Looking at both franchises as of 2010 onwards, they were struggling. The Skate franchise is essentially dormant, and the Tony Hawk franchise is with a developer who doesn’t understand what makes the series great. Luckily, in 2015, the same year that Tony Hawk’s Pro Skater 5 released, an early-stage skateboarding simulation game called Project: Session was conceived. This was a game made by skateboarders, for skateboarders that aimed to capture the feeling of having a session at a skate spot. It was meant to be a simulation game – no challenges, no story, just skating and filming clips. A demo was released in November 2017, and featured a realistic control system that utilized the left stick as the left foot and the right stick as the right foot. Developers Creature touted Project: Session as the most realistic skateboarding sim ever made. The game was fully kickstarted in three days.
Coincidentally, around the same time, Easy Day Studios was working on a follow up to their mobile game, Skater. The console and PC version would come to be known as Skater XL, and was eventually released on PC early access in late 2018. At the time of release, the game had one map, and hauntingly similar controls to Project: Session, albeit with more simplified control options. For the uninitiated, the spectrum of arcade vs simulation starts with Tony Hawk, then proceeds to Skate, Skater XL, and finally Project: Session at full simulation. More maps were gradually added to Skater XL by the developers, but the game was mainly supported by a community of modders who created extensive maps for the game.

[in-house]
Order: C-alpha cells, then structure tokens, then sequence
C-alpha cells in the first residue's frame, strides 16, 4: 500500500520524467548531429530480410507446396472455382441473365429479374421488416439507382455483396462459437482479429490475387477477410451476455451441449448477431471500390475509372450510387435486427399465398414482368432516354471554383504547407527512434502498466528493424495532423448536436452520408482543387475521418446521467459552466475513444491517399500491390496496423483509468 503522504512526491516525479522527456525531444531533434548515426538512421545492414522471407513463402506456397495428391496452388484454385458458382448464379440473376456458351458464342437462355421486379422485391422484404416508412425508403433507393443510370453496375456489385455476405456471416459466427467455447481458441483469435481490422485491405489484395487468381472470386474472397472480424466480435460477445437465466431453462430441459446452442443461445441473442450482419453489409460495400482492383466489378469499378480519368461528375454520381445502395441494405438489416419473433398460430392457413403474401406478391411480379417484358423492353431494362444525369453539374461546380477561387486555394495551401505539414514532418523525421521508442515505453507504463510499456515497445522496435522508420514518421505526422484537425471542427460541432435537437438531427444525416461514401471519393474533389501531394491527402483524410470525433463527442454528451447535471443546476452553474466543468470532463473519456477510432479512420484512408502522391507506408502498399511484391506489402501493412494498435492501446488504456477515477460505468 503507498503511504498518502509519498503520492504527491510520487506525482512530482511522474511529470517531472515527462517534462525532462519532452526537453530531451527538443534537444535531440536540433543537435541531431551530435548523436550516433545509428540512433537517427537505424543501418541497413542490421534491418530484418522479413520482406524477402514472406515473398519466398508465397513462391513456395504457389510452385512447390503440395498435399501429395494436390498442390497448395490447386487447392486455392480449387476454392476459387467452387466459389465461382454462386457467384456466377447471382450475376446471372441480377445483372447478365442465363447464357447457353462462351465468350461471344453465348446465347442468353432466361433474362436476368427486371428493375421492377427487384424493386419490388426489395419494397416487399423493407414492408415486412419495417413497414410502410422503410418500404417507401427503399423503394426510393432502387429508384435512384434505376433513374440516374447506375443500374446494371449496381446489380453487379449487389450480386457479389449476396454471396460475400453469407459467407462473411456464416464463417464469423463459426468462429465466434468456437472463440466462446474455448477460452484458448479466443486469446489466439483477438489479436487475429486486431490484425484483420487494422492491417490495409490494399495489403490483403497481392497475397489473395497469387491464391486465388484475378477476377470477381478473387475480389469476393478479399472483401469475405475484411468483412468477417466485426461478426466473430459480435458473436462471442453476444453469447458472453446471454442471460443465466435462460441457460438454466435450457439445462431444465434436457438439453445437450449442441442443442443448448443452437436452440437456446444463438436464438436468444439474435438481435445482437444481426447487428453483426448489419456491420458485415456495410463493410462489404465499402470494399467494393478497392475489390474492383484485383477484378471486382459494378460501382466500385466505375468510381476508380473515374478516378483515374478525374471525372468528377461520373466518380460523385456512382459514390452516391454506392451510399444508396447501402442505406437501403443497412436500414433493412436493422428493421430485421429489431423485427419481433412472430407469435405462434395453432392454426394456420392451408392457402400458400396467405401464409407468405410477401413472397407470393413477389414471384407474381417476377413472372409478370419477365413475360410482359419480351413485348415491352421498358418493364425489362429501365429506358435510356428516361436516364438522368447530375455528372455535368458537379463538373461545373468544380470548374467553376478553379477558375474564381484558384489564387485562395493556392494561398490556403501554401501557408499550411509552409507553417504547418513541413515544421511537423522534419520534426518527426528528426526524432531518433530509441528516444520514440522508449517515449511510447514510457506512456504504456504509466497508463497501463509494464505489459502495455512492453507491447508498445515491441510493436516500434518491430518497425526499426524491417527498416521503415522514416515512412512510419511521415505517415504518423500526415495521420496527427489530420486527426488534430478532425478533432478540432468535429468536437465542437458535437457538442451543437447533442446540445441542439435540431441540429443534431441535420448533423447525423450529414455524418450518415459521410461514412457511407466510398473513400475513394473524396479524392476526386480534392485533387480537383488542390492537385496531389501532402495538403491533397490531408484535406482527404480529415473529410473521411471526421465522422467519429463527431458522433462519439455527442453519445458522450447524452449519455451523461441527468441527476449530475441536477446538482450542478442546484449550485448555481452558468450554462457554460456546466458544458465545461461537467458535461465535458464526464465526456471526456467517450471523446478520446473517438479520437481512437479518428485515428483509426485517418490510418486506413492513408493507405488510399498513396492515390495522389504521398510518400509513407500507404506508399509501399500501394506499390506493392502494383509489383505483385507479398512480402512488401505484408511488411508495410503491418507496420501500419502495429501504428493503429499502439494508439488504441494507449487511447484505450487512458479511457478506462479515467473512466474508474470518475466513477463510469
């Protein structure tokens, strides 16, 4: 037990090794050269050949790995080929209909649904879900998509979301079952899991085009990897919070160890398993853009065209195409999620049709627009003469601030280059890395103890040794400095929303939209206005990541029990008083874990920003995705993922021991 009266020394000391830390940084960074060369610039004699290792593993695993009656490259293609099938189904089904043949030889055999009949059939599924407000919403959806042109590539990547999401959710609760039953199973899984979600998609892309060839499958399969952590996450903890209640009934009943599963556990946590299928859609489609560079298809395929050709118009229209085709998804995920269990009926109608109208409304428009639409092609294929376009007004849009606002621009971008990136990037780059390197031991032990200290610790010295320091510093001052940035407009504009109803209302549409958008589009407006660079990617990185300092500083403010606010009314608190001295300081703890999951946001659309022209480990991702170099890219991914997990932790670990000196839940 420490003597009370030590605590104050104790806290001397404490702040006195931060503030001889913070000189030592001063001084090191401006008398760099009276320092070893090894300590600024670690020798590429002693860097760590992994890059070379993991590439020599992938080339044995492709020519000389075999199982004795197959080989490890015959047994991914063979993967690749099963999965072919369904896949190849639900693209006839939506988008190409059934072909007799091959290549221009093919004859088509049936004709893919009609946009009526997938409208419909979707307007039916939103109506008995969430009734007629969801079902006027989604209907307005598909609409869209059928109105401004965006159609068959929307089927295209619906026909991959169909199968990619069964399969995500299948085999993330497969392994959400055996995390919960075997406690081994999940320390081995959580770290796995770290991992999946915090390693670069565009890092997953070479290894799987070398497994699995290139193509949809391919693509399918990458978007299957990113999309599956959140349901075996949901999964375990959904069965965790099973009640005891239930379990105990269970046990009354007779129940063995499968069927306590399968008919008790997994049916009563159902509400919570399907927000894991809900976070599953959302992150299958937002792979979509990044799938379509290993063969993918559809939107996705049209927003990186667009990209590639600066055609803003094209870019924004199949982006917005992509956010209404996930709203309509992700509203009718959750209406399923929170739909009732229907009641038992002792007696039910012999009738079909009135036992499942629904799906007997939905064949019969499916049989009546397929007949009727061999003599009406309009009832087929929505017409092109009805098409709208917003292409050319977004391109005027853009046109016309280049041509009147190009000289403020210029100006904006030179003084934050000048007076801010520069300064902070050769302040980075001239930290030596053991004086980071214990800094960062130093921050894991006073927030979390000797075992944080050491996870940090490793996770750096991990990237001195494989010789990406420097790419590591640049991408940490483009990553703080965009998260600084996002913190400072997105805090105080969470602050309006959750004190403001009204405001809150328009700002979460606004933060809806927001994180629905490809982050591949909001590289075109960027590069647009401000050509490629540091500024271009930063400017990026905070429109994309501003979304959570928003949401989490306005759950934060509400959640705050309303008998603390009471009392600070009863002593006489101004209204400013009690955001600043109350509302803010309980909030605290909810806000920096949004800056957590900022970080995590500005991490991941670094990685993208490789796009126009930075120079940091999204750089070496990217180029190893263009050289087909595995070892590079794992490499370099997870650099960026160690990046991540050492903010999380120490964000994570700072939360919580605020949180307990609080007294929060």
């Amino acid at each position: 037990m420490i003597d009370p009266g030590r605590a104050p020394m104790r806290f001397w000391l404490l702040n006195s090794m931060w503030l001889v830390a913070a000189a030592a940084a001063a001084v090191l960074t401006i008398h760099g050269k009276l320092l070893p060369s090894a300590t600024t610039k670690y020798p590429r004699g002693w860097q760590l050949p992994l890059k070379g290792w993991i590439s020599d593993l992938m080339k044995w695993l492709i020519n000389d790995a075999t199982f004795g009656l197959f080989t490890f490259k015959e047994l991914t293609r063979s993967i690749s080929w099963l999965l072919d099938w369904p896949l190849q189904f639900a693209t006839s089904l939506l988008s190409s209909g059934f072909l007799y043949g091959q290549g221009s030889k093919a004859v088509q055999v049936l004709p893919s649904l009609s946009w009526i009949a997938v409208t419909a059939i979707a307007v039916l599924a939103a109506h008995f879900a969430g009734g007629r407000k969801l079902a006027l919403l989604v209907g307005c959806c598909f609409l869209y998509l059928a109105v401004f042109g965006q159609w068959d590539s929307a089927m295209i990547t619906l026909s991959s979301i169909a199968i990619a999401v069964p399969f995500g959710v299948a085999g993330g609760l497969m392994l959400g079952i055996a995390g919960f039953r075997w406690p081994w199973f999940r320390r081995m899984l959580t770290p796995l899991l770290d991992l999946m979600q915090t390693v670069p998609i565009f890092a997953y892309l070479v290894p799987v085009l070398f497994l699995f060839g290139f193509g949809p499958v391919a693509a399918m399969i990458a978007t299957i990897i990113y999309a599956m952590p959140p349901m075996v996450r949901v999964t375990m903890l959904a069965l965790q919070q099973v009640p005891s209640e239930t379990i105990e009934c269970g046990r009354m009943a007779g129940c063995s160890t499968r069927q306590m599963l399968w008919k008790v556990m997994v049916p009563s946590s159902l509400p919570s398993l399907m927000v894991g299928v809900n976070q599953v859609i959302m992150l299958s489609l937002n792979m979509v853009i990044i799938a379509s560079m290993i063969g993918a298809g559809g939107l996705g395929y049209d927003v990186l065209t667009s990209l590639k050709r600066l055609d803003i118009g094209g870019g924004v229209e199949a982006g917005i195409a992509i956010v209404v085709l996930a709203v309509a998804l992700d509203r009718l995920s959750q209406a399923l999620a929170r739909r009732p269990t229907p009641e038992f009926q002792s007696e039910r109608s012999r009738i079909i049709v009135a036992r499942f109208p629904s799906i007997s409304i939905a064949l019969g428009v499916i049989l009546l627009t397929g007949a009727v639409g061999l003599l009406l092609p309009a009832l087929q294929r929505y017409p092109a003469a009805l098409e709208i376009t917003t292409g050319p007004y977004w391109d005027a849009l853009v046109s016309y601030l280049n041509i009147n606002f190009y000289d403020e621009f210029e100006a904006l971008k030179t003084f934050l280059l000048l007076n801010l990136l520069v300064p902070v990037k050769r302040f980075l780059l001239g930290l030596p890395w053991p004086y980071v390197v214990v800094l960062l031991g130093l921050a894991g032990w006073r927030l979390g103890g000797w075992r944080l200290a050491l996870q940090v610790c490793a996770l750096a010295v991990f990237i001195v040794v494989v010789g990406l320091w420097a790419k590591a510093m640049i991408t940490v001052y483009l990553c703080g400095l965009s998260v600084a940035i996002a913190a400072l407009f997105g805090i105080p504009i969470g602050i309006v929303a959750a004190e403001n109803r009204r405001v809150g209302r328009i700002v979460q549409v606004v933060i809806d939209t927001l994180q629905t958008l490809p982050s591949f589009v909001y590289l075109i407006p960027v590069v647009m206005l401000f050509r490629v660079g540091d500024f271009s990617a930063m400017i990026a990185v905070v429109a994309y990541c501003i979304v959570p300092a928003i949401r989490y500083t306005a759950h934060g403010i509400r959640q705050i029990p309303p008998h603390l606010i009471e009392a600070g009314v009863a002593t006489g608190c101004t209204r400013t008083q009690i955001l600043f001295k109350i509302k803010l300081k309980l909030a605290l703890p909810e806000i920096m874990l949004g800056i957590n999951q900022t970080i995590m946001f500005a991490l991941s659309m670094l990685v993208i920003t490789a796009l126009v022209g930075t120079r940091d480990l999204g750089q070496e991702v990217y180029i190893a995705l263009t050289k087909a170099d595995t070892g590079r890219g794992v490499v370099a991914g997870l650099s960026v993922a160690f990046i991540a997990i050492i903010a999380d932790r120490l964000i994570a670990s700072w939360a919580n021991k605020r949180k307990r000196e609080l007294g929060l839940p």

The same story applied for Session when it came to PC early access in late 2019. The sad part for me, however, is I didn’t have a PC so I had no outlet to play these games. 2020 rolls around, and promises of a console version for Skater XL and Session have gone unfulfilled. In a desperate attempt to play Session, I downloaded Windows on my Mac and ended up locking myself out of my computer for two months. Bear in mind, we were in the middle of the COVID-19 pandemic, so getting an Apple Genius Bar appointment was next-to-impossible. In the meantime, I played Skater XL on my partner’s laptop. It didn’t run well, but it was fun nonetheless. However, I still sought after a legitimate way to play these games that didn’t involve a struggling laptop.